We all want to have lush lawns and healthy gardens. Still, it can seem like the amount of water it takes to do so can lead to really high water bills. In reality, there are actually some very simple things you can do to ensure your lawn and garden get enough water, while making sure you are not being wasteful. To help you be as efficient as possible with watering, we have compiled a list of 10 helpful tips.
Yes, we realize this sounds like a no-brainer. Still, the single biggest waste of water is because of over-watering. In addition to wasting water, too much water is not good for your grass and plants. Problems like root rot, bacterial diseases, and the like are often a result of stressed root systems that come from too much watering. If you are unsure about just how much water is too much (or not enough), contact your local landscaping professional for help setting up a watering schedule.
Don’t Mow Too Low
We know; you cut it low so that you don’t have to cut it as often. Still, cutting it to about two inches helps deliver shade for the soil and prevent water evaporation that happens much faster when you cut lower.
Soil, Not Leaves
There are two great reason to water the soil, rather than the leaves. The first is because it reduces water evaporation. The second is because excess water on the leaves can contribute to fungal diseases. If you have the budget, a professionally-designed and installed irrigation system is a much better option than $10 lawn sprinklers. Consider it an investment that pays you back in lower water bills and a healthier lawn and garden.
Keeping the root zone cool helps to reduce evaporation and retain moisture. A good, thick layer of organic mulch is a great way to achieve that. When using mulches made from wood chips, shredded bark or some other organic material, you also get the benefit of that mulch adding organic matter to the soil as it breaks down over time. That said, different mulches are better for different applications, so do your homework before you buy.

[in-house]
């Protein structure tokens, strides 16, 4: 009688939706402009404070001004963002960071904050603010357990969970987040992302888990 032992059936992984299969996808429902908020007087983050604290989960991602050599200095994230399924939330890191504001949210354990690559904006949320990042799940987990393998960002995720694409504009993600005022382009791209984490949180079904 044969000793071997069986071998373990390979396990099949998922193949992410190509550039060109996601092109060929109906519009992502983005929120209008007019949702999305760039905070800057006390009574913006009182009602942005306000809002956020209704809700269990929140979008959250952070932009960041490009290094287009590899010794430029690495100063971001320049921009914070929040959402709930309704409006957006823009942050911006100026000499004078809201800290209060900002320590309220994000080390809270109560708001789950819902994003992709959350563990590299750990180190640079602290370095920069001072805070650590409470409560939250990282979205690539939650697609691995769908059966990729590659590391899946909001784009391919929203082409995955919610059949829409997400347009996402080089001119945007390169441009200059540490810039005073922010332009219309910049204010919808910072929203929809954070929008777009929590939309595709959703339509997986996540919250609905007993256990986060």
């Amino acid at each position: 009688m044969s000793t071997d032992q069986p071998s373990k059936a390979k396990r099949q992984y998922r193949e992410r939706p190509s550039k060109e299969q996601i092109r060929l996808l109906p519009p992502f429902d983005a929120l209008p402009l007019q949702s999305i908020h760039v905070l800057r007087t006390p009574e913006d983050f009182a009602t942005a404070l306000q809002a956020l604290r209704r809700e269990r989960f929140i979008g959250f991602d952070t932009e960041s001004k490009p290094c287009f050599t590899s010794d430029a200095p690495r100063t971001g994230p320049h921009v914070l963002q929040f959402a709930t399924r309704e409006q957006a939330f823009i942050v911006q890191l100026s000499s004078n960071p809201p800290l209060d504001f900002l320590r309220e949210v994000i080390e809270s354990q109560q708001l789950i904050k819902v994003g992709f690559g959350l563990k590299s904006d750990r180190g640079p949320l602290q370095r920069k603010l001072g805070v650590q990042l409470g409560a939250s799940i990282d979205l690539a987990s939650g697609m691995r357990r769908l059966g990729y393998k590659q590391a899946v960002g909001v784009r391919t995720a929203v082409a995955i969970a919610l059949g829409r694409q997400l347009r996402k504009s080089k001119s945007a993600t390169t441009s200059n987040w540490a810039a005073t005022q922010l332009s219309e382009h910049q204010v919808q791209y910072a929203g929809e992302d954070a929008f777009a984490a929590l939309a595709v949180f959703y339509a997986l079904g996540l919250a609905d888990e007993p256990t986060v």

Choose the Right Plants
Some plants simply require less water. These “drought-tolerant” plants, by their very nature, can help keep water usage lower. Some popular drought-tolerant plants include sage, yarrow, yucca, and white fir.
Why pay for what Mother Nature will give you for free? Not only does using rain water save you money, the water itself is often better for plants, because it is free from the treatment chemicals that are used in most city water treatment facilities.
Check for Leaks
Hold on to your hat for a staggering statistic. The Environmental Protection Agency (EPA) reports that just one leak measuring 1/32-inch in diameter, whether it be on an outdoor faucet, emitter or hose, can lead to a yearly water waste of 6,000 gallons! That’s just one leak. What if you have more?
It’s these very outdoor leaks that are most prone to water waste, because they tend to go unnoticed. If you are working with a reputable landscape company, however, they will check for leaks at each visit so you don’t have to worry about it. If you are caring for your lawn yourself, you’ll want to make sure you check for leaks once a week; it doesn’t take long for an unnoticed leak to run up the water bill.
Consider Water-Efficient Emitters
If you are using a sprinkler system and haven’t checked out the advances in water emitter technology in the last decade, you might be surprised at how good it has gotten. From sprinkler heads, to rotors, to drip irrigation emitters, do yourself a favor and research the specs on new ones. Even if it has only been a couple of years since you last looked. The technology advances quickly.
If you are using an irrigation system, an investment in a smart controller can improve your overall water efficiency by as much as 40%. It does so by working in coordination with the weather. This option really depends upon your water bill, as a smart controller can run anywhere from about $300 all the way up to several grand. So, you’ll certainly want to weigh your potential return on investment before you take the plunge.
Automatic Rain Shutoff Device
Another option for those using an irrigation system is an automatic rain shutoff device. It works as the name implies; it tells the irrigation system controller to shut off after a defined amount of rain has fallen. It saves you money and prevents over-watering. It’s also much more affordable than a smart controller. If you opt for an automatic rain shutoff device, you can usually get one installed (including labor) for about $200. Depending upon the size of the area you need to water and how heavy the rainfall is, you might be able to save that much on your water bill in year one!
Some of these solutions you can implement right away and some may need to wait for future seasons. In the meantime, trust E.P.M. of Michigan for your next landscaping project. For more about our whole list of professional landscaping services, contact us today or give us a call at (517) 990-0110.